Re: CHAT: (no subject)
|From:||Stephen Mulraney <ataltanie@...>|
|Date:||Saturday, July 13, 2002, 20:40|
> >>> CENEDL HEB IAITH, CENEDL HEB GALON
> >>> A nation without a language [is]A nation without a heart.
The straightforward way to say this in ML2 is
[kux zvEmu AsT4@ Af kux NlIgu AsT4@ ]
<cuch zsfemu asthre af cuch ngligu asthre>
ABL E+heart land ERG ABL E+land land
[AsT4@ \pE kux NlIgu Af zvEmu ]
<asthre fue cuch zsfemu af ngligu>
land ABL E+heart ERG E+lang
Verb to be is understood: this happened to such an extent in ML2's
ancestor that the "zero word" <> (pronounced  ;) ) is formally the
verb to be in ML2.
<cuch> is a free-standing ablative preposition, one of nine
free-standing locatives, which are a combination of three "directions"
(at, to, from) and three "locations" (in, near, contacting).
Semantically, the system is rather like the Hungarian locatives. The
"locations" also occur as noun case-endings, which must be used with
three (non-free-standing) "direction" preposition.
In this case, cuch doesn't have literally an "out of contact" meaning,
but the figurative meaning of "without", which figurativeness is
indicated by the initial mutation (eclipsis, E) caused on its nouns:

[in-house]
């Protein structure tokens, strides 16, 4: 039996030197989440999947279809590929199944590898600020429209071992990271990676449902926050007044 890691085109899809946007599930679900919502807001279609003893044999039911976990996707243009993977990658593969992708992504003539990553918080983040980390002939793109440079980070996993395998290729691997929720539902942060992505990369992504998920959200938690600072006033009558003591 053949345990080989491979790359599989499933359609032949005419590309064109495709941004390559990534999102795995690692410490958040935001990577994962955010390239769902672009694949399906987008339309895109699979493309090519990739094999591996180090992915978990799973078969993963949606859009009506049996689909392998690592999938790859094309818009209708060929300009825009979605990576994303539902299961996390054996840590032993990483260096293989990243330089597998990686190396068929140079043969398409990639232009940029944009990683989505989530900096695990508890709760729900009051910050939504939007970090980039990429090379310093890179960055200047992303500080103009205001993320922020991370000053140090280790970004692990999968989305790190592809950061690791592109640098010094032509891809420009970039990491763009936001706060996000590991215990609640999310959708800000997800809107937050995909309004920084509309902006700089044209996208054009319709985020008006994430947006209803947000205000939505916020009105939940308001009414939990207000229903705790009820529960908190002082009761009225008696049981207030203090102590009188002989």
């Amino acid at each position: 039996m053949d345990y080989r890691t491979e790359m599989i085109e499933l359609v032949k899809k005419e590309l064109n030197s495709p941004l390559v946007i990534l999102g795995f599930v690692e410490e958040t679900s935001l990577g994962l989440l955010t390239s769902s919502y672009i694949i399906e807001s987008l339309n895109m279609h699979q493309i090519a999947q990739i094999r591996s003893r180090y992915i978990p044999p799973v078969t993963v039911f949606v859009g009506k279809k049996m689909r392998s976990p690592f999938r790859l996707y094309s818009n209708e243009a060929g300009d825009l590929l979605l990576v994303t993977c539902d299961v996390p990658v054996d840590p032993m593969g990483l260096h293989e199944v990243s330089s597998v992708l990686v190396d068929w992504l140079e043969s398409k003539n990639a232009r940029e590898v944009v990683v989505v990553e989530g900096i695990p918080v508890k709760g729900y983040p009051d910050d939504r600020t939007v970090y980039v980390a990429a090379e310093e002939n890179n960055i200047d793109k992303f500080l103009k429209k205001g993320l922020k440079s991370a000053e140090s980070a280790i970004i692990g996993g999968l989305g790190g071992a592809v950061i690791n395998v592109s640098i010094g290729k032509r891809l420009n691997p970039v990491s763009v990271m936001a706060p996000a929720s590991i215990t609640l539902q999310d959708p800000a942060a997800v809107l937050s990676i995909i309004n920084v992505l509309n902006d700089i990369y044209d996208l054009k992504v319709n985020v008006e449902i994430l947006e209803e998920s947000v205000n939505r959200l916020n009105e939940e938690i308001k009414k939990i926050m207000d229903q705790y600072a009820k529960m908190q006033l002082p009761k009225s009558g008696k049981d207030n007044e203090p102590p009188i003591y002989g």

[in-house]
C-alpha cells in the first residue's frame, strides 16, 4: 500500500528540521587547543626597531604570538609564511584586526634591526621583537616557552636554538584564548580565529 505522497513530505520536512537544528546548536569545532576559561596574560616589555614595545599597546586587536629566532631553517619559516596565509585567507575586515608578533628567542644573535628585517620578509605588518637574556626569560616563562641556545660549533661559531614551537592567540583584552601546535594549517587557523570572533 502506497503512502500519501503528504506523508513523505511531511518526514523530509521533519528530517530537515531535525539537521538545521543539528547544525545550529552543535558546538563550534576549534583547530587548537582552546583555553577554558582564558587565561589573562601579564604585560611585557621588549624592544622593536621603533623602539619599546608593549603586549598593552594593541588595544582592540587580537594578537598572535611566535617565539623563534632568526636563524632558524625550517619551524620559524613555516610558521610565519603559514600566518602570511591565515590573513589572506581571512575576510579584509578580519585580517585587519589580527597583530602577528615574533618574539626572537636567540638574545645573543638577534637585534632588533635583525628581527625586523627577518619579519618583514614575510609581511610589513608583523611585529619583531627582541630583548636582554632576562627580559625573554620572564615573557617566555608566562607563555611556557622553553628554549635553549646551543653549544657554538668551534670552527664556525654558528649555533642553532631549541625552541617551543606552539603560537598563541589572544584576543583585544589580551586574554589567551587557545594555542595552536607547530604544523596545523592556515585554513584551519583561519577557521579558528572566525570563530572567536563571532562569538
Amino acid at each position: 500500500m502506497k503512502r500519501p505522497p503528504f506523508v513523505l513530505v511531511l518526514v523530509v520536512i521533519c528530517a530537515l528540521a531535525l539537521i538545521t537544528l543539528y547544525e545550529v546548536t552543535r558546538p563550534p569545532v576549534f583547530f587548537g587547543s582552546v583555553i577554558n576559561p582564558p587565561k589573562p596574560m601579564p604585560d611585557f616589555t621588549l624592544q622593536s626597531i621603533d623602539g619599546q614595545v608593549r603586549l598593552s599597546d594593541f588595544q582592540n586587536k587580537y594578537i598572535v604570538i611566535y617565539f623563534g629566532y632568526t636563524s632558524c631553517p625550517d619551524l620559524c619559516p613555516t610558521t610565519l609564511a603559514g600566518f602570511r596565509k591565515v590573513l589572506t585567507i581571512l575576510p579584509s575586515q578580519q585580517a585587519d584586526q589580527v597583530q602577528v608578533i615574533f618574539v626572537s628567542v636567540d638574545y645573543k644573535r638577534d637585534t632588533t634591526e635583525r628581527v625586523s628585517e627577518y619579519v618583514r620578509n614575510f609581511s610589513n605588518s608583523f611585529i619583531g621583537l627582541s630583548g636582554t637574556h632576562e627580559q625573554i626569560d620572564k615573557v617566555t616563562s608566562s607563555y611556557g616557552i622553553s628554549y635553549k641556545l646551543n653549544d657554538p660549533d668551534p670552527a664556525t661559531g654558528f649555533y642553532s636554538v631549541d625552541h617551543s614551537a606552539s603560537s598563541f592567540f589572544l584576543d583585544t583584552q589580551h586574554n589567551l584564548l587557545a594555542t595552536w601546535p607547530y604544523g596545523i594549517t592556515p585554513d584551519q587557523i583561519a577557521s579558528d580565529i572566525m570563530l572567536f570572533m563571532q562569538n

"gligu" > "cuch ngligu" and "sfemu" > "cuch zsfemu". Note the
"cuch asthre" off (from upon) a land
"cuch ghasthre" without a land
<af> is what remains of the ancestor lang's ergative case, now sadly
reduced to a mere preposition from the glory days of inflection. The
system is barely ergative anymore, being somewhere closer to accusative.
Indeed it's being applied here to the nouns of the (invisible) verb
"to be". In other words, there's very little semantic content to the
ergative/absolute cases, almost bordering on a functional approch (like
Lojban). Though for most verbs the system behave with more semantic
<fue>: a noun phrase ADJ-NOUN may be written as NOUN-fue-ADJ.
So <asthre fue cuch zsfemu af ngligu> = <(cuch zsfemu af ngligu) fue asthre>
Now <cuch zsfemu af ngligu> much mean <cuch zsfemu af cuch ngligu>,
otherwise <gligu> would not have been eclipsed to <ngligu>. Hence the
second, more compact phrasing.